Tear down the walls that divide us
House Minority Leader Tim Miley, during Thursday’s Legislative Breakfast, I found interesting.
He encouraged the state’s elected officials, and, in fact, all residents, to be honest about the condition of West Virginia and where we need to go in order to grow and thrive.
“I think there is too much risk for us not to be honest about where we are,” Miley said, while addressing the media gathered for the annual event which traditionally marks the mid-point of the legislative session. “We need to identify a goal, we need to identify where we are, and then we need to identify the processes we need to meet our goal.”
Now, this could just have been one last bit of political bantering from an individual who has been among the top government officials in the state the last few years before he finishes up his time in office, but it also is something we all need to take some time on which to meditate.
Where do we want West Virginia to go? What do you want to see the Mountain State be in the next five year? 10 year? 25 years? What kind of state do you want future generations, say your grandchildren or great-grandchildren, have should they live here?
The problem has been, and continues to be, there is no unifying vision for the future. Whether culturally or politically, we have different ideas of what kind of state, county or community we want to have.
Should we base ourselves on traditional businesses, such as coal, manufacturing or farming, or should we reach out to look at new ideas, based on technology? Should we be rural or urban? Should we be red or blue?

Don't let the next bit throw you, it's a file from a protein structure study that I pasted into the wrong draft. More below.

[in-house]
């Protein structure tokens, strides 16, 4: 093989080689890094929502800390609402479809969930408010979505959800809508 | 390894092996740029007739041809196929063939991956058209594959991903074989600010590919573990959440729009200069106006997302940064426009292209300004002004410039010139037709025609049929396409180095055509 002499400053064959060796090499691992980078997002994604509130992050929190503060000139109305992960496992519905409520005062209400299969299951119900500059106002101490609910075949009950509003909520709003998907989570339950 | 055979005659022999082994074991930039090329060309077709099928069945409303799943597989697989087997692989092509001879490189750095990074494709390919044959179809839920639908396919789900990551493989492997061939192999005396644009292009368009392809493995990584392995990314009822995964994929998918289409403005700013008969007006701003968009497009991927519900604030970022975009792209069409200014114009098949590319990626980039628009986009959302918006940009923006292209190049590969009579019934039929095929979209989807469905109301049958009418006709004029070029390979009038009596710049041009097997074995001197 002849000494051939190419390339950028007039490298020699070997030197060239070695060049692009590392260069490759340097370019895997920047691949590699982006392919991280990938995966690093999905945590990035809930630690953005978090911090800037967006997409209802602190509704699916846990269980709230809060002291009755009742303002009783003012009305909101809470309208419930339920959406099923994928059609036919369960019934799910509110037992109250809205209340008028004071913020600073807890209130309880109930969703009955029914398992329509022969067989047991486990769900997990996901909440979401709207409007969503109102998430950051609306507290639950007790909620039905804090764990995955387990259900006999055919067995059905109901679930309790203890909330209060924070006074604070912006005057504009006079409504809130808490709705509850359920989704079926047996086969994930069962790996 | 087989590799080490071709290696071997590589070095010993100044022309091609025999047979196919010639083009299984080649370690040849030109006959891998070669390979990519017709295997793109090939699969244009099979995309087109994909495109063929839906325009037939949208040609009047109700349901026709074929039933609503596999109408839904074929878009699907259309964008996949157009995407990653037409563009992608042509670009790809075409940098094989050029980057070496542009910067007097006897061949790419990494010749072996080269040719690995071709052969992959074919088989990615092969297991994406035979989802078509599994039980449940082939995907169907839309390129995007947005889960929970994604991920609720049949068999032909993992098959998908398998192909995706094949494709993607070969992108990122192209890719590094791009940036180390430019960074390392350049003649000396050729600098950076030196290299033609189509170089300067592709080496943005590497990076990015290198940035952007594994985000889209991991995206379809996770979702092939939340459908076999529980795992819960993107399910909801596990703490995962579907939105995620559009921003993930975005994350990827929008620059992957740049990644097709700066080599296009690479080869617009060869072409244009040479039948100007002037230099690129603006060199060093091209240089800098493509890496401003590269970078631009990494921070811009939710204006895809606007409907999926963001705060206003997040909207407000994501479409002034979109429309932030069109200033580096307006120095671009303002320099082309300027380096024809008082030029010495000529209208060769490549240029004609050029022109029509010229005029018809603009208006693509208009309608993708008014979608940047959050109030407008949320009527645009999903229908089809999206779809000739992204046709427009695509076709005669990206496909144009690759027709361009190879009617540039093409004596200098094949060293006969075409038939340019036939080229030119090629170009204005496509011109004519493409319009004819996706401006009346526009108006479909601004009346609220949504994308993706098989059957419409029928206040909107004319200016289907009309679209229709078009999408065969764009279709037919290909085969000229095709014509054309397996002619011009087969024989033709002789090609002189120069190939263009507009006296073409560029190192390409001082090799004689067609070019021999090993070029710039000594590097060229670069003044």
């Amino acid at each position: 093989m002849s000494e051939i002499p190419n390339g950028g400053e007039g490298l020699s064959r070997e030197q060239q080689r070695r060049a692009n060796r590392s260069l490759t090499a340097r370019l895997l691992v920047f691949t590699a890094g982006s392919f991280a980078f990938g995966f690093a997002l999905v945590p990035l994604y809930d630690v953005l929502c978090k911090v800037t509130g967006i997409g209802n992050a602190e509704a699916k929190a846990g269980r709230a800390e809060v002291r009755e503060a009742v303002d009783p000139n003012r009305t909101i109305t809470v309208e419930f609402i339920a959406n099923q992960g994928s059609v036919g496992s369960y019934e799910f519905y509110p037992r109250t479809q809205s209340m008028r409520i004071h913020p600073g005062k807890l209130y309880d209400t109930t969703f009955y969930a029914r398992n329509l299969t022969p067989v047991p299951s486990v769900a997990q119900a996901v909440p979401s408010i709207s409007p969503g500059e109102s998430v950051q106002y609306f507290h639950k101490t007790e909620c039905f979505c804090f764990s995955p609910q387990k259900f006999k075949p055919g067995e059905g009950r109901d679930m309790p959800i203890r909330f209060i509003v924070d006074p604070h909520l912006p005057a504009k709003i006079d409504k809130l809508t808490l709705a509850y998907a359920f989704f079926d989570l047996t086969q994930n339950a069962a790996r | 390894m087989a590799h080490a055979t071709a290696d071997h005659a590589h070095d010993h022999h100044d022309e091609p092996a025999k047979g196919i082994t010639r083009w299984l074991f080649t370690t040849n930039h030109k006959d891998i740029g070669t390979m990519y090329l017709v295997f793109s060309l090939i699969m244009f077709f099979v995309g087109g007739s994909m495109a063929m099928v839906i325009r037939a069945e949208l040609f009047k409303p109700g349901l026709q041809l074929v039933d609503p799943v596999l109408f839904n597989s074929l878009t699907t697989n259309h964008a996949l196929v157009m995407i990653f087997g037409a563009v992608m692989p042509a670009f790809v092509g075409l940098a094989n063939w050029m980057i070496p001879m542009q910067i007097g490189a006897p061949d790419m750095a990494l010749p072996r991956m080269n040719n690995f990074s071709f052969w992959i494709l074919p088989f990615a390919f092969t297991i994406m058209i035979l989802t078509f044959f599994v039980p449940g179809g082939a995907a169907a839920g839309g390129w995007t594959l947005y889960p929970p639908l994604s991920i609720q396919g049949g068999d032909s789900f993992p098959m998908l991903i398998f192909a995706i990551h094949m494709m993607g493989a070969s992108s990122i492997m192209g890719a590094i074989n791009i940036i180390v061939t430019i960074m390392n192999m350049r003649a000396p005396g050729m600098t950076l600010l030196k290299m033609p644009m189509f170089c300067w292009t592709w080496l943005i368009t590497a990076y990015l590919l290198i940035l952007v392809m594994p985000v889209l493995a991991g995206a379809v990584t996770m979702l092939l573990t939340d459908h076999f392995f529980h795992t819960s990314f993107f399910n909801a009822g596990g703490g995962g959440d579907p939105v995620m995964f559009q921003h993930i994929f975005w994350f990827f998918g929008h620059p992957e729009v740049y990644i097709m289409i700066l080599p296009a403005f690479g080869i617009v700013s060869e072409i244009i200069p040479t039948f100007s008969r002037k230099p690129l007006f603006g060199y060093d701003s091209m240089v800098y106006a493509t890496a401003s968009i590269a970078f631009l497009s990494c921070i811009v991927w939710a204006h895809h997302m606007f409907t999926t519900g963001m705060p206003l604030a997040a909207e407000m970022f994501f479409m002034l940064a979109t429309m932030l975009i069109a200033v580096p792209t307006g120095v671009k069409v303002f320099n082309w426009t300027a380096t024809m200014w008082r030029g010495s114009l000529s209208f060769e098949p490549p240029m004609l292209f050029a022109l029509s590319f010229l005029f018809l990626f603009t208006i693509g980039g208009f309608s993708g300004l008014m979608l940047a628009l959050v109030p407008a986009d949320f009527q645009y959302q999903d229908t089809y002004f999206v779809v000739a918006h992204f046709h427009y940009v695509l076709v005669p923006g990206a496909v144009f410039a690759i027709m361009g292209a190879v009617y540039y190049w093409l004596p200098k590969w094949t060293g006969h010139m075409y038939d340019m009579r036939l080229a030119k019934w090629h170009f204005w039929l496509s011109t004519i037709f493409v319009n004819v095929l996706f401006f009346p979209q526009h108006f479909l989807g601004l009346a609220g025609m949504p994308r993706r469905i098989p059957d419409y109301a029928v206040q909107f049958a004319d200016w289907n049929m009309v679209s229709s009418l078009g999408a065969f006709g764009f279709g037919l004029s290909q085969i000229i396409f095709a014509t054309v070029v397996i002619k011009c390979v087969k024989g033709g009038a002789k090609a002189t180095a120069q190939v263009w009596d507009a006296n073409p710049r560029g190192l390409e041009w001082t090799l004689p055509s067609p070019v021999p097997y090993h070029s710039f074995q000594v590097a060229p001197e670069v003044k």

Those differences, while held on to dearly by many, also can be the root of what is holding us back. We hold on to what has come before instead of looking to the possibility of change.
We gravitate to those we believe share the same beliefs as we have, even if the “other side” might have something that could work better.
We let the differences divide us instead of working together.
That especially can be seen when looking at our politics today. I don’t care if you are a Democrat or Republican. All too often, it become more important to focus on keeping the party in power instead of what would be beneficial to the people. Decisions are made based, not on what it really will do for those of us here at home, but what could be best for those in the so-called “seats of power.” There is a growing disconnect between the voters and the people elected to represent us, and it is doing all of us a disservice.
That is why we continue to be ranked so low in so many national categories.
We allow the divisions to continue instead of working to pull ourselves up. We let those who are elected to lead, make decisions that, all too often, help the few rather than the many.
That needs to stop, and stop soon.
West Virginia needs a unifying vision to work toward. Otherwise, we’re not going anywhere.
There are going to be some major decisions needed during the next 30 days, and throughout the remainder of the year. The legislators, governor and other top brass in the state have work they need to do.
We all have work ahead of us, because it cannot just be up to those we elect to make a difference.
Change can be painful. I haven’t always been a fan of certain changes myself, but they are needed in certain instances, especially when it comes to figuring out what can be best for us.
It’s not always best to continue doing the same thing if the same thing prevents us from moving forward in our lives or for our state.
We are all West Virginians and we have the power within us to make the changes we need for the future.
(Howell, a resident of Colliers, is managing editor of The Weirton Daily Times, and can be contacted at firstname.lastname@example.org or followed on Twitter @CHowellWDT)